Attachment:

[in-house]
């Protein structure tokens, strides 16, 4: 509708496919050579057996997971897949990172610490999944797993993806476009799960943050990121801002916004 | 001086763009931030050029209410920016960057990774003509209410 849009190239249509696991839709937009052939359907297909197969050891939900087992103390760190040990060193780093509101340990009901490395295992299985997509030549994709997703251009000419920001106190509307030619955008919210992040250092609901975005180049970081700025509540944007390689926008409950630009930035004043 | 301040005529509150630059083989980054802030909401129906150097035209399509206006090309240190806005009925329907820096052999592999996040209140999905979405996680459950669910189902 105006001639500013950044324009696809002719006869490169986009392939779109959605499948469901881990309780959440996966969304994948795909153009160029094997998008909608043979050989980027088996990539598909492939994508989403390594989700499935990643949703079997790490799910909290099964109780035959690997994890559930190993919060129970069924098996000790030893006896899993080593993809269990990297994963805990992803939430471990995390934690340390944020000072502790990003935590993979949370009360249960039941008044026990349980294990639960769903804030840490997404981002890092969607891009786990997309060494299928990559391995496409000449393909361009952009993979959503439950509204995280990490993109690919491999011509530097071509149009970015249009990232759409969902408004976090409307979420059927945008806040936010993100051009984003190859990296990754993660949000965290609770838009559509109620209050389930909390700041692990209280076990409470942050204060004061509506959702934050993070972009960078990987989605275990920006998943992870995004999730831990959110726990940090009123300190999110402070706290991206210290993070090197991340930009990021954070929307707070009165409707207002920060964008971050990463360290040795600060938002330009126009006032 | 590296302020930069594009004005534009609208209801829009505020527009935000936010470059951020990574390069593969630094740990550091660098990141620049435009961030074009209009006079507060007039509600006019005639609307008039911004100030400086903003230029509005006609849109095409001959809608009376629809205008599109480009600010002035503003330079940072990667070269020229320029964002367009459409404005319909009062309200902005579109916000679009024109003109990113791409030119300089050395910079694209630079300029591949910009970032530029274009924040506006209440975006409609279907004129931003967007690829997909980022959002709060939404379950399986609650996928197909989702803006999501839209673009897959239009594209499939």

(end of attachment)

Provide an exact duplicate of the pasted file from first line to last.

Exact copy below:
[in-house]
């Protein structure tokens, strides 16, 4: 509708496919050579057996997971897949990172610490999944797993993806476009799960943050990121801002916004 | 001086763009931030050029209410920016960057990774003509209410 849009190239249509696991839709937009052939359907297909197969050891939900087992103390760190040990060193780093509101340990009901490395295992299985997509030549994709997703251009000419920001106190509307030619955008919210992040250092609901975005180049970081700025509540944007390689926008409950630009930035004043 | 301040005529509150630059083989980054802030909401129906150097035209399509206006090309240190806005009925329907820096052999592999996040209140999905979405996680459950669910189902 105006001639500013950044324009696809002719006869490169986009392939779109959605499948469901881990309780959440996966969304994948795909153009160029094997998008909608043979050989980027088996990539598909492939994508989403390594989700499935990643949703079997790490799910909290099964109780035959690997994890559930190993919060129970069924098996000790030893006896899993080593993809269990990297994963805990992803939430471990995390934690340390944020000072502790990003935590993979949370009360249960039941008044026990349980294990639960769903804030840490997404981002890092969607891009786990997309060494299928990559391995496409000449393909361009952009993979959503439950509204995280990490993109690919491999011509530097071509149009970015249009990232759409969902408004976090409307979420059927945008806040936010993100051009984003190859990296990754993660949000965290609770838009559509109620209050389930909390700041692990209280076990409470942050204060004061509506959702934050993070972009960078990987989605275990920006998943992870995004999730831990959110726990940090009123300190999110402070706290991206210290993070090197991340930009990021954070929307707070009165409707207002920060964008971050990463360290040795600060938002330009126009006032 | 590296302020930069594009004005534009609208209801829009505020527009935000936010470059951020990574390069593969630094740990550091660098990141620049435009961030074009209009006079507060007039509600006019005639609307008039911004100030400086903003230029509005006609849109095409001959809608009376629809205008599109480009600010002035503003330079940072990667070269020229320029964002367009459409404005319909009062309200902005579109916000679009024109003109990113791409030119300089050395910079694209630079300029591949910009970032530029274009924040506006209440975006409609279907004129931003967007690829997909980022959002709060939404379950399986609650996928197909989702803006999501839209673009897959239009594209499939």